Tuesday, 28 July 2015

Search on for 28 missing in Kullu

Search operations continued on the sixth day on Tuesday for the 28 passengers from Punjab who got drowned when their bus fell into the swollen Parvati river in Himachal Pradesh.

Eleven bodies have been taken out and 23 people rescued, police said. The passengers were travelling to a Sikh shrine in Manikaran.

Kullu Deputy Commissioner Rakesh Kanwar told IANS over the telephone that search operations were on to locate the bodies.

Though one more body was recovered from the river, it was not that of the missing passengers, he said.

The official said the bus was still untraceable, and the divers could not successfully carry out the operation as the river was still in spate.

"The flow in the river today (Tuesday) came down marginally owing to less rain in the catchment area. We are hopeful that the water level will decrease in one or two days," he added.

Rescuers said there were chances that the remaining bodies, which were in the process of getting bloated, would start surfacing in the water.

In the first two days, nine bodies were recovered.

Over 150 rescue workers are involved in the search operation, focusing on the 44 km downstream stretch of the river from the accident spot to Pandoh dam.

Most bodies, officials said, were either trapped under the rocks or buried in the riverbed silt.

Meanwhile, parents and family members of many of the missing passengers met Chief Minister Virbhadra Singh here on Tuesday and sought cooperation from the government to locate the bodies.

The chief minister assured the families all possible help, including providing ex-gratia to the accident victims.

Tuesday 28 July 2015


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Fire at Egypt furniture factory kills 25

A fire at a furniture factory outside Cairo killed 25 people on Tuesday, the spokesman for Egypt's health ministry said.

Another 22 people were injured by the fire in El Obour, an industrial city about 35 kilometres (22 miles) northeast of Cairo, Hossam Abdel Ghaffar said.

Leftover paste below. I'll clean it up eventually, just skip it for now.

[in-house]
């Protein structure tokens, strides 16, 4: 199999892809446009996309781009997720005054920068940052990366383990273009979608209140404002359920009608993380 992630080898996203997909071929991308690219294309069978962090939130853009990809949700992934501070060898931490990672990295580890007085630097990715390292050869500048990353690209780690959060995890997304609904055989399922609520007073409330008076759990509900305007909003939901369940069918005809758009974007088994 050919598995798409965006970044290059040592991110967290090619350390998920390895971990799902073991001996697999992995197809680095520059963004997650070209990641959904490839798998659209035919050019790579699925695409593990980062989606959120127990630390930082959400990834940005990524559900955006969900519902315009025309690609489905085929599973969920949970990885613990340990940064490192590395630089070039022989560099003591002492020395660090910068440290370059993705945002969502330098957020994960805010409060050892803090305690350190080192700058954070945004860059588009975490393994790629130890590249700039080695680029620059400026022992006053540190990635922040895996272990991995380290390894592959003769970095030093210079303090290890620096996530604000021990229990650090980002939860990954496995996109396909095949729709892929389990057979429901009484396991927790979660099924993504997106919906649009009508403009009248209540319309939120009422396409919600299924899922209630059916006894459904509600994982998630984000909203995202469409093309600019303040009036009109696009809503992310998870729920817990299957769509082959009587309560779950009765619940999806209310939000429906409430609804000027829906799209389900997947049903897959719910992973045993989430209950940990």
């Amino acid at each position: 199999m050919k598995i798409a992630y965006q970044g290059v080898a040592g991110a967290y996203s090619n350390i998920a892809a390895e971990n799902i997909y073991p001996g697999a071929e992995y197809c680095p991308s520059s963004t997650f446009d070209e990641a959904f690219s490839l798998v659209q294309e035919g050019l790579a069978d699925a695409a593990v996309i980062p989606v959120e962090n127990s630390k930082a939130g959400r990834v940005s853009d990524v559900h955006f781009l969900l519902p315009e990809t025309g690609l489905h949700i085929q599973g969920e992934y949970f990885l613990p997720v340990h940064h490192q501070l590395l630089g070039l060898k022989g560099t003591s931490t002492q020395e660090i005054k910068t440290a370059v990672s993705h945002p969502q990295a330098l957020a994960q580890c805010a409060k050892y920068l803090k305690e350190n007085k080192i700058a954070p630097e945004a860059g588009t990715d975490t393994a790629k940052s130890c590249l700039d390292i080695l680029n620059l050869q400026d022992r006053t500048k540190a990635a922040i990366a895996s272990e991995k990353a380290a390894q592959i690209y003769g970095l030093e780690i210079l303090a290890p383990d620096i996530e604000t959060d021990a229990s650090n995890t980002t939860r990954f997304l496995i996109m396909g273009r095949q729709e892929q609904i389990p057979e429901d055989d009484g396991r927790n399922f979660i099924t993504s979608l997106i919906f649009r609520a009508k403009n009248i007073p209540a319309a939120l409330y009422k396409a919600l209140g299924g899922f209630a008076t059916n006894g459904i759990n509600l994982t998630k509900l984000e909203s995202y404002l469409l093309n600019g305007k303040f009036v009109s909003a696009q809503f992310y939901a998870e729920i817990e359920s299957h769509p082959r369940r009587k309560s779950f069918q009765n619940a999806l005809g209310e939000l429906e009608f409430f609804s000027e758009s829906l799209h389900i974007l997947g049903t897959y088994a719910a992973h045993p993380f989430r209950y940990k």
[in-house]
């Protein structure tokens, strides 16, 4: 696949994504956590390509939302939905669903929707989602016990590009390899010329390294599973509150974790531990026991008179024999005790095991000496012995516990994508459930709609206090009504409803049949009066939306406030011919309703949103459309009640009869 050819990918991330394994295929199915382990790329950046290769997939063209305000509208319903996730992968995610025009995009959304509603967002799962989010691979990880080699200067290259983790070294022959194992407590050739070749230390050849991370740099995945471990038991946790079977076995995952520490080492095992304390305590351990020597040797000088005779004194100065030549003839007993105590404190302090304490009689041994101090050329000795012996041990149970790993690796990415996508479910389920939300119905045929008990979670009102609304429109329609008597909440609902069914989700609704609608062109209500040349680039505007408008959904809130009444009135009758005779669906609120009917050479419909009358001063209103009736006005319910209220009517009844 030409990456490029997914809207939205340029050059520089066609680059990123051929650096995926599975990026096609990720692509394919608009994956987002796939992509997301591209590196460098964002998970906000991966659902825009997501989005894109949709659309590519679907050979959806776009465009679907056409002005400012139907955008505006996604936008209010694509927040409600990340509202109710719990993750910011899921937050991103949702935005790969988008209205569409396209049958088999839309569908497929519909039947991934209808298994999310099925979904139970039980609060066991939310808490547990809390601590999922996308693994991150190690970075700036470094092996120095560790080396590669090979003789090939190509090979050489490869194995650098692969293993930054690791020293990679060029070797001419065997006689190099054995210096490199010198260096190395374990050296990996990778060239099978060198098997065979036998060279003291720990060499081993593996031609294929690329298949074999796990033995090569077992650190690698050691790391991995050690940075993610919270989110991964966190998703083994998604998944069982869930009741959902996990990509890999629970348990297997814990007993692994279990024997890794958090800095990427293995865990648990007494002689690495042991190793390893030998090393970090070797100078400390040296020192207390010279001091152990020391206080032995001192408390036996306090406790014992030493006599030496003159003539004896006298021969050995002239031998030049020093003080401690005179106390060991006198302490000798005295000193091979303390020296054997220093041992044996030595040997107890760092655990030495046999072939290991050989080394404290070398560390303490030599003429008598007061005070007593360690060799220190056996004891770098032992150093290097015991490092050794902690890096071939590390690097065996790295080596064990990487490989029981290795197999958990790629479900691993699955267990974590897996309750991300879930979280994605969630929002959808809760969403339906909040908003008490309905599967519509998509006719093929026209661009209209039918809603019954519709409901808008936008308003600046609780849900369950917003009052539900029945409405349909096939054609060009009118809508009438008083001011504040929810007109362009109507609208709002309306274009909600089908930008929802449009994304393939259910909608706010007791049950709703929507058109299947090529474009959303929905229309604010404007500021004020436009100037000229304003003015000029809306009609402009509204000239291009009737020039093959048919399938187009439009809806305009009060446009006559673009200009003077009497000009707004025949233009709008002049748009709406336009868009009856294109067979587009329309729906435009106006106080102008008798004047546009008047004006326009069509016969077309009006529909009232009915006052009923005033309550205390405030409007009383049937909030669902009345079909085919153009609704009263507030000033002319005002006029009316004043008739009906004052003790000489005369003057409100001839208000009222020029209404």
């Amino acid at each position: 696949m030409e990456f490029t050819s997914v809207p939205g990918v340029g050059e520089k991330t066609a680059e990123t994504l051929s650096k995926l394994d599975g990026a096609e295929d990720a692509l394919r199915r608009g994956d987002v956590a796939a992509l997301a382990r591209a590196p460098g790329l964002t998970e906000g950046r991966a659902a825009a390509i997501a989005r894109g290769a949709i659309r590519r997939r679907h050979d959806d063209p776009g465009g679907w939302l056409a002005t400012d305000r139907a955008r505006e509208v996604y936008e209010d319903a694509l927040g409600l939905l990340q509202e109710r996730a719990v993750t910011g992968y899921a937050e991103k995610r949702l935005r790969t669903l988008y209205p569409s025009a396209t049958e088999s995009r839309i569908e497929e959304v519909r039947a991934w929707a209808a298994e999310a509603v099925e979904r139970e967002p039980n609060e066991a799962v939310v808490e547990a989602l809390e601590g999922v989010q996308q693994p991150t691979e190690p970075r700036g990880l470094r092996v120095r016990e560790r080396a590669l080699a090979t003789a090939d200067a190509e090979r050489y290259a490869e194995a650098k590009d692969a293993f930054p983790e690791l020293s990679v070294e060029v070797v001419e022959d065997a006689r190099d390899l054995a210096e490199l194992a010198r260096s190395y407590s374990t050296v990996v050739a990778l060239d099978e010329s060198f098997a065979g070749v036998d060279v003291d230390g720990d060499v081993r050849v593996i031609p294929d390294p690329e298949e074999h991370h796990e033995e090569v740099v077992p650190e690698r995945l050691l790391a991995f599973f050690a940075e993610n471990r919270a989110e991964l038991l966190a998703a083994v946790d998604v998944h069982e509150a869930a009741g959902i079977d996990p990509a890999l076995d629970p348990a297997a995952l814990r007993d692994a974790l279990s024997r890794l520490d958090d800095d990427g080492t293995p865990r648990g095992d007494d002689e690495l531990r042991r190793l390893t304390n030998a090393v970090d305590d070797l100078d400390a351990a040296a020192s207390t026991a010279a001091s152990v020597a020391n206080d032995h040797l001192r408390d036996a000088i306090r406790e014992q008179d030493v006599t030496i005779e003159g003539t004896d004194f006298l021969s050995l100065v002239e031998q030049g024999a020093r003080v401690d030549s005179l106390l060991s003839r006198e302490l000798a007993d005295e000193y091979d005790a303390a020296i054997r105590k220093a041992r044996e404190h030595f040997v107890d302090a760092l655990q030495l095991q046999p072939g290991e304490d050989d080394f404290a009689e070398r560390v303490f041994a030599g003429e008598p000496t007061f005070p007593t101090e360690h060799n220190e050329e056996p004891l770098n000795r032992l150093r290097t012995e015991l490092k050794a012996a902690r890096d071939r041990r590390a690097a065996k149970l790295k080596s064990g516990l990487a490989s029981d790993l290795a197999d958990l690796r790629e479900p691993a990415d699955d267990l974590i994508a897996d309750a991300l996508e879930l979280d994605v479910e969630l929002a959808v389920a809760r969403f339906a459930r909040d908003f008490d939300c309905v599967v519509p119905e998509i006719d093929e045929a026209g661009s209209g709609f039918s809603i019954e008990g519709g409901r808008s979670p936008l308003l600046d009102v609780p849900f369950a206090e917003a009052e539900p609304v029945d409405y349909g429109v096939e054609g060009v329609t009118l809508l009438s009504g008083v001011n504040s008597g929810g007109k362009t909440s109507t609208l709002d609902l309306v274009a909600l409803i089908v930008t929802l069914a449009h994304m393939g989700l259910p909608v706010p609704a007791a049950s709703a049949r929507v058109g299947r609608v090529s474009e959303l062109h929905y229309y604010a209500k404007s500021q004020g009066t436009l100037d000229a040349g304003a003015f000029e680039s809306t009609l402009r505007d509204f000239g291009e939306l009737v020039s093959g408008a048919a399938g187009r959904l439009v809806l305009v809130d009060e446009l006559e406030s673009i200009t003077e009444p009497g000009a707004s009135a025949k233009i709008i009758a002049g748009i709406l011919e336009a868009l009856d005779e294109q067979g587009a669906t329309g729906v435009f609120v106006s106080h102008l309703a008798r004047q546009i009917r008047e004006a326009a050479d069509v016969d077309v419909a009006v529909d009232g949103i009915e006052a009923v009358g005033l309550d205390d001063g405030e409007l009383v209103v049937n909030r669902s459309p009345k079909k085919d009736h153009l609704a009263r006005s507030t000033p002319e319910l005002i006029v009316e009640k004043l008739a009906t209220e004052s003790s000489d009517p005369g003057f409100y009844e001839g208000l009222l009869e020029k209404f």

The cause of the fire was not immediately clear, he said.

A separate fire at a food market in Egypt's second city of Alexandria left 11 people injured on Tuesday, a health ministry official in the city said.

At least 35 people died last week in a boat collision on the Nile that prompted criticism of Egypt's transportation and infrastructure safety standards.

Health Ministry spokesman Hossam Abdel-Ghaffar said in a statement that the injured and dead were transported to local hospitals.

Video footage posted on social networks showed thick smoke billowing from the factory as rescuers crowded to help the victims.

Such accidents are relatively common in Egypt, given the dilapidated state of many buildings and failure to adhere to industrial safety norms.

In September 2014, six people died and 22 were injured when a textile dyeing factory collapsed in Cairo in an accident blamed on poor construction.

Tuesday 28 July 2015



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Colombia searches dozens of bodies at Medellin landfill site

Forensic experts in Colombia have begun a search for dozens of bodies at a landfill site believed to be one of the largest urban mass graves in the world.

Relatives of possible victims held a ceremony at the site on the outskirts of the city of Medellin before the excavation started.

The bodies of 90 to 300 people are thought to be buried there.

The disappearances date from 2002, when the army launched an operation against left-wing rebels in the area.

The operation was ordered by Colombia's president at the time, Alvaro Uribe.

Right-wing paramilitaries filled the void when the rebels left the Comuna 13 shantytown area and they are blamed by many for most of the killings.

Criminal gangs are also accused of involvement in some of the disappearances.

Medellin was once considered one of the world's most violent cities.

It was the home of the Medellin Cartel, the drug-trafficking organisation led by Pablo Escobar, who was killed in 1993.

Some 20,000 tonnes of earth will be removed over the next five months in the search for the bodies, reports the BBC's Natalio Cosoy in Bogota. 'Drop of hope'

A ceremony at the site, including a religious service, marked the beginning of the excavation.

"It took us 13 years to get here. This is a drop of hope," said Luz Elena Galeano, leader of an organisation of women fighting for justice for their missing relatives.

Relatives laid flowers and images of their loved ones on the site.

"The ceremony was moving and a commitment to peace and reconciliation," said Colombia's Interior Minister Juan Fernando Cristo.

More than 200,000 people have been killed since hostilities between the army and Colombia's main rebel group, the Farc, began in 1964.